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Chair’s message – March 2016

previous UACEs newslettersUACES published its first ever newsletter – Number 0 – in July 1968, and the publication has been in continuous production ever since.  The first item in that initial number was a statement of the aims of the Association, which read as follows:

  • To promote teaching and research in contemporary European Studies, in fields such as law, economics, politics, and recent history;
  • To maintain and foster links between British universities or institutions and those in other European countries as well as with such other bodies as may be thought fit.
  • To provide such help as may prove possible towards the promotion of study in these fields;
  • To foster coordination of teaching and research by all appropriate means including the registers of teaching and research and the organization of meetings and seminars.

In many important respects the Association has remained true to those initial aims. In addition, we now play the public engagement role that comes hand in hand with our charitable status, namely, that ‘the object of the Association is to advance education for the public benefit through the promotion of teaching and research in contemporary European Studies’ (http://www.uaces.org/about/). Our late executive director, Luke Foster, took that public mission very seriously and as UACES heads towards its fiftieth anniversary in 2017, the time seems right to showcase what we have to offer, not just to our current membership but to any individual or group from future generations who want to understand how UACES promoted and supported the study of European integration – and how that field of study has altered over time – since its foundation in December 1967.  To that end, we intend to celebrate our golden anniversary in 2017 in style. The highlight of our celebrations is to be the transfer and opening of our archives to the public. These archives are to be deposited in the Historical Archives of the European Union in the European University  Institute in Florence, Italy, in the course of 2016. There, they will be inventoried, categorised, preserved using the latest technologies, and subsequently made available to present and future scholars of European integration on a very open access basis (with due regard to norms of copyright and data protection).  At a later stage, the intention is to collaborate with the EUI for the digitisation of those hard-copy papers, and for the deposit and dissemination of our e-archives, which date back to the late 1990s.  We have applied to the European Commission for Jean Monnet project funding which will allow us to raise awareness of the archives and their contents over the course of 2017, and the Annual conferences in 2016 and 2017 will provide platforms for us to celebrate this development all together.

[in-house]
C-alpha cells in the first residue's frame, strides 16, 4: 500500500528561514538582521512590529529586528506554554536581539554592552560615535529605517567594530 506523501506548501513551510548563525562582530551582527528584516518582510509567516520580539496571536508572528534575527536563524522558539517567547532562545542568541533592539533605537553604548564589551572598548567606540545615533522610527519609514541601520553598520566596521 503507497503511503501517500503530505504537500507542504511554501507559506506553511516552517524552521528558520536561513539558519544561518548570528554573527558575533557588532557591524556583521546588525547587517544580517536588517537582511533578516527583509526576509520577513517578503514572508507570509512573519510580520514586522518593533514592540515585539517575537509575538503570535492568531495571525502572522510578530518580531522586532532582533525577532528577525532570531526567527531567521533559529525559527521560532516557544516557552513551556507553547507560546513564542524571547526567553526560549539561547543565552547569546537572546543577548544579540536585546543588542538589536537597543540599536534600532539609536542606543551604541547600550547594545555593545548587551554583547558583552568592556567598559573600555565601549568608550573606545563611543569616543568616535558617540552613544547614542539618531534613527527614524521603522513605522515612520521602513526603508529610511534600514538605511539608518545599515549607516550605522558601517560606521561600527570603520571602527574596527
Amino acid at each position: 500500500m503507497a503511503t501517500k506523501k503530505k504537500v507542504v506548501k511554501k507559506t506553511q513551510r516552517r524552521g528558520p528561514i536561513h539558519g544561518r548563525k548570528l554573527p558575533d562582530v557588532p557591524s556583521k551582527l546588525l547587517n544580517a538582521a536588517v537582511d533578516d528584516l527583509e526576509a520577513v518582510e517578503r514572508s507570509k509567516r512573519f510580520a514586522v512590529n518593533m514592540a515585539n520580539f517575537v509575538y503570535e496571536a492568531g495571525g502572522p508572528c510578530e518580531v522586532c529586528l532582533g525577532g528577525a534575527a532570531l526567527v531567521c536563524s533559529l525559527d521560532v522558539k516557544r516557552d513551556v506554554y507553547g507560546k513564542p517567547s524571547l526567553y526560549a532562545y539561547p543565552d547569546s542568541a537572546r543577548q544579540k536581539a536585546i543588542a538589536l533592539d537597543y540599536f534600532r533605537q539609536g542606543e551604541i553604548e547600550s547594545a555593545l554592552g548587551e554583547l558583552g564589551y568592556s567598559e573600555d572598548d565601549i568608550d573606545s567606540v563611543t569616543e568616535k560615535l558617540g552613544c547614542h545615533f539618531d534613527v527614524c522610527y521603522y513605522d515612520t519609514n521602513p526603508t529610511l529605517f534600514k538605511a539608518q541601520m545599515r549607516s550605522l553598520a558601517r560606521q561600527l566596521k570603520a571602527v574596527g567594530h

This decision to focus our energies onto a 50th anniversary celebration was strongly supported by those present at a ‘strategy day’ organised by the Chair at Loughborough University’s London campus on 15 January 2016. The purpose of this day was to look to the future with optimism and agree on ways to make UACES as self-sustaining as we can. We discussed fundraising, succession planning and, of course, our 50th anniversary celebrations. I [the Chair] would like to thank those who gave up their time to support the office and officers on that day, after what has been a particularly challenging year in UACES’s history. We were particularly grateful to Prof Dame Helen Wallace for being part of our discussions. Helen is UACES’s new honorary President (from 2016) and we welcome her back – by 1973 she was already Association secretary – with open arms.  The meeting concluded on the agreement that UACES was indeed, and first and foremost, an academic home – a friendly and welcoming community – for scholars from different disciplines, countries and generations, united in their passion for the study of European integration.

Helen Drake, Loughborough University



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